James Witherell

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James Witherell
James Witherell.jpg
Member of the U.S. House of Representatives
from Vermont's 1st district
In office
March 4, 1807 – May 1, 1808
Preceded by Gideon Olin
Succeeded by Samuel Shaw
Personal details
Born (1759-06-16)June 16, 1759
Mansfield, Massachusetts
Died January 9, 1838(1838-01-09) (aged 78)
Detroit, Michigan
Political party Democratic-Republican
Spouse(s) Amy Witherell
Children James Cullen Columbus Witherill, Sarah Myra Witherell Watson and Benjamin F.H. Witherell
Profession medicine, congressman, judge

James Witherell (June 16, 1759 – January 9, 1838) was an American politician. He served as a United States Representative from Vermont and as a Judge of the Supreme Court for the Territory of Michigan.

Biography[edit]

Witherell was born in Mansfield, Massachusetts. After completing preparatory studies, he served in the Continental Army from 1775 to 1783 during the American Revolutionary War. He entered service as a private and rose to the rank of Adjutant in the Eleventh Massachusetts Regiment. He was severely wounded in the Battle of White Plains in 1776.[1]

After the war, Witherell studied medicine and law, and was licensed to practice medicine in 1788.[2] He moved to Hampton, Vermont in 1788 and to Fair Haven in 1789 and continued the practice of his profession.

Witherell was a member of the Vermont House of Representatives from 1798 to 1802. He was associate county judge from 1801 to 1803, judge of Rutland County from 1803 to 1806, and an executive councilor from 1802 to 1806.[3]

He was elected as a Democratic-Republican to the Tenth Congress, serving from March 4, 1807 until May 1, 1808,[4] when he resigned to accept an appointment by President Thomas Jefferson as one of the Judges of the Supreme Court for the Territory of Michigan.[5] While serving in Congress, he argued in favor of the Act that abolished the slave trade, and voted for the Act, which passed in 1808.

During the War of 1812, he was in command of the troops at Detroit in the absence of General William Hull, and was taken prisoner when General Hull surrendered. He lived in Fair Haven, Vermont while on parole from the British and later was exchanged and returned to his duties in Detroit.[6] On April 30, 1821, Governor Lewis Cass and Judges John Griffin and James Witherell passed a new act that changed the name of the Catholepistemiad or University of Michigania to the University of Michigan, and put control in the hands of a Board of Trustees consisting of twenty members plus the governor.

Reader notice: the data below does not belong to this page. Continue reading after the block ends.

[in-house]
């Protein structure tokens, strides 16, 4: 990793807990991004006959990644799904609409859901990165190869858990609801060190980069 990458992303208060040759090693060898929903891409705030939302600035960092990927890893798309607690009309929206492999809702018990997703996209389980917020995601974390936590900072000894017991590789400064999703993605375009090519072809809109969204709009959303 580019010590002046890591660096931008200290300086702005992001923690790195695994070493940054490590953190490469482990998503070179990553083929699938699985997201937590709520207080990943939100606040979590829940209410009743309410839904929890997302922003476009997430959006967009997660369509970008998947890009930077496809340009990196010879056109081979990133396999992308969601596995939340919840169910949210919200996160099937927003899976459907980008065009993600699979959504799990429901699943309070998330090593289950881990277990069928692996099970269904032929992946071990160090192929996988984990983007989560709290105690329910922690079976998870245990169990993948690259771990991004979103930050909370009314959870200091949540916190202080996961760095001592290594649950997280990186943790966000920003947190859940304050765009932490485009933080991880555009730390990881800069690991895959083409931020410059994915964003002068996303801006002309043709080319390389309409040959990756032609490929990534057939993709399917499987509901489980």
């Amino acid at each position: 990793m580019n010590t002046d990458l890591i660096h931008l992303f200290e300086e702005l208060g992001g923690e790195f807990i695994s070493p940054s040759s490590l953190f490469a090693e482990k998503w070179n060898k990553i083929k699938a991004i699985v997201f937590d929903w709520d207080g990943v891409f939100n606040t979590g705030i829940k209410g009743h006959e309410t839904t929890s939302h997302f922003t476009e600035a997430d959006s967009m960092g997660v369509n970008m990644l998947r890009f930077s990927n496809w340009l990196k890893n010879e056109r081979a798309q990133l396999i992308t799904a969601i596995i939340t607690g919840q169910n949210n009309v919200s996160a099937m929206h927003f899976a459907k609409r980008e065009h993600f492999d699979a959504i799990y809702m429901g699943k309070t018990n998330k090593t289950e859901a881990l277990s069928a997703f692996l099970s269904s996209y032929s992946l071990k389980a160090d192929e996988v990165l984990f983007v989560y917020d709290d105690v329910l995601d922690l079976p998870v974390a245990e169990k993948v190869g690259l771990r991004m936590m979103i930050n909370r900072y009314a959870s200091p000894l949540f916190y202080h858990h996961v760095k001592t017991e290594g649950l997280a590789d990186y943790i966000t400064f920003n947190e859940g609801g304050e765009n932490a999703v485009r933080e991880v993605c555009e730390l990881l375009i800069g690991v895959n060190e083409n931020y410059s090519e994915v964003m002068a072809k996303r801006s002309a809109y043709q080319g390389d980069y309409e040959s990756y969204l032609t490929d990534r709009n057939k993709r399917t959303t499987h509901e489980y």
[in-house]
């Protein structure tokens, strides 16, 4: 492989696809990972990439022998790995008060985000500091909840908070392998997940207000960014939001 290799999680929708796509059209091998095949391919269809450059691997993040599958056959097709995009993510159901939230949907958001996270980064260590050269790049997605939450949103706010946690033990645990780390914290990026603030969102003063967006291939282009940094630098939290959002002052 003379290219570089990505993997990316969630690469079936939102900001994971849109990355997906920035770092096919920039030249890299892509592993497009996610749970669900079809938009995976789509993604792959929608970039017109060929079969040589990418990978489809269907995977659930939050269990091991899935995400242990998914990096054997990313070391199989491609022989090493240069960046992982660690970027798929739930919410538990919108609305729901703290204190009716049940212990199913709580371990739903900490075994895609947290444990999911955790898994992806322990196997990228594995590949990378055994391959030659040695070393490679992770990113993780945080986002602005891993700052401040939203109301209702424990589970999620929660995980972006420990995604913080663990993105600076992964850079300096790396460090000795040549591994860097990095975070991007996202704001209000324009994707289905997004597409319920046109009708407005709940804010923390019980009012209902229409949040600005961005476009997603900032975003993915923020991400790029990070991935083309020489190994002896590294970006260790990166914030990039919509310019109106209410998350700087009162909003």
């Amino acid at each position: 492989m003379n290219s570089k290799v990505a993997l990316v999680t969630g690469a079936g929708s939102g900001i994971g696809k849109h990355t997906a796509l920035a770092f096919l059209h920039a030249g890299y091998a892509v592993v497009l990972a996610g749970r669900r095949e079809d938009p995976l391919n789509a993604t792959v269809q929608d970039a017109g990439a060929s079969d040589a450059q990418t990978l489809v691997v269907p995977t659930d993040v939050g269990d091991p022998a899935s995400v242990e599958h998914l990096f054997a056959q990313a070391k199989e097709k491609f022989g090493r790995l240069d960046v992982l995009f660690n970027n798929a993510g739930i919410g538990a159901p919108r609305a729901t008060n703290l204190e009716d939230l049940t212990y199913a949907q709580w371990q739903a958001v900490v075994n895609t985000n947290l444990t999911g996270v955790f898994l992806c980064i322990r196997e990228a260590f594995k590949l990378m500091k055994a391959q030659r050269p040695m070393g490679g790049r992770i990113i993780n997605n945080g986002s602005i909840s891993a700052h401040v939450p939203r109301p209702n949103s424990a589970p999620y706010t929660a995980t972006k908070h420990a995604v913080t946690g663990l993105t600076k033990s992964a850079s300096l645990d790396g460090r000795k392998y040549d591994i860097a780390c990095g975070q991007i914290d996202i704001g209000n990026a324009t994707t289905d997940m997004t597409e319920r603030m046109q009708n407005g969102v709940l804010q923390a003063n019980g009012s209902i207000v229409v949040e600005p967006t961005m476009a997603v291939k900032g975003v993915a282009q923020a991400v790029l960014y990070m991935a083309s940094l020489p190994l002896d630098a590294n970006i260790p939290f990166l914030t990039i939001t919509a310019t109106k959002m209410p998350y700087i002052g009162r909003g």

After serving as a Supreme Court justice for twenty years, Witherell resigned in 1828 to accept an appointment by President John Quincy Adams to become Secretary of the Territory.[7] He held the position until May 1830. Witherell was Acting Governor of the Territory of Michigan for the first three months of 1830.[8]

Family life[edit]

Witherell was married on November 11, 1790 to Amy Hawkins[9] and the couple had six children. His son, Benjamin F. H. Witherell, was also a Justice on the Michigan Supreme Court,[10] and his grandson was United States Senator from Michigan, Thomas W. Palmer.[11]

Death[edit]

Witherell died at his home in Detroit on January 9, 1838, and was interred at the Russell Street Cemetery. Later, he was reburied in Elmwood Cemetery in Detroit.[12]

References[edit]

  1. ^ "Descendants of Thomas Olney". Ancestry.com. Retrieved November 1, 2012. 
  2. ^ "James Witherell". Find A Grave. Retrieved November 1, 2012. 
  3. ^ "WITHERELL, James, (1759 - 1838)". Biographical Directory of the United States Congress. Retrieved November 1, 2012. 
  4. ^ "Rep. James Witherell". govtrack.us. Retrieved November 1, 2012. 
  5. ^ "James Witherell". Michigan Supreme Court Historical Society. Retrieved November 1, 2012. 
  6. ^ "James Witherell". Find A Grave. Retrieved November 1, 2012. 
  7. ^ The Supreme Court Justices of the Michigan Supreme Court. Michigan Manual 2009 - 2010. 2009. p. 1. 
  8. ^ Gilpin, Alec. R (1970). The Territory of Michigan: 1805 - 1837. East Lansing, Michigan: Michigan State University Press. 
  9. ^ "Amy Witherell". Find A Grave. Retrieved November 1, 2012. 
  10. ^ "Benjamin Witherell". Michigan Supreme Court Historical Society. Retrieved November 1, 2012. 
  11. ^ "Palmer, Thomas Witherell (1830-1913)". The Political Graveyard. Retrieved November 1, 2012. 
  12. ^ "Witherell, James (1759-1838)". The Political Graveyard. Retrieved November 1, 2012. 

External links[edit]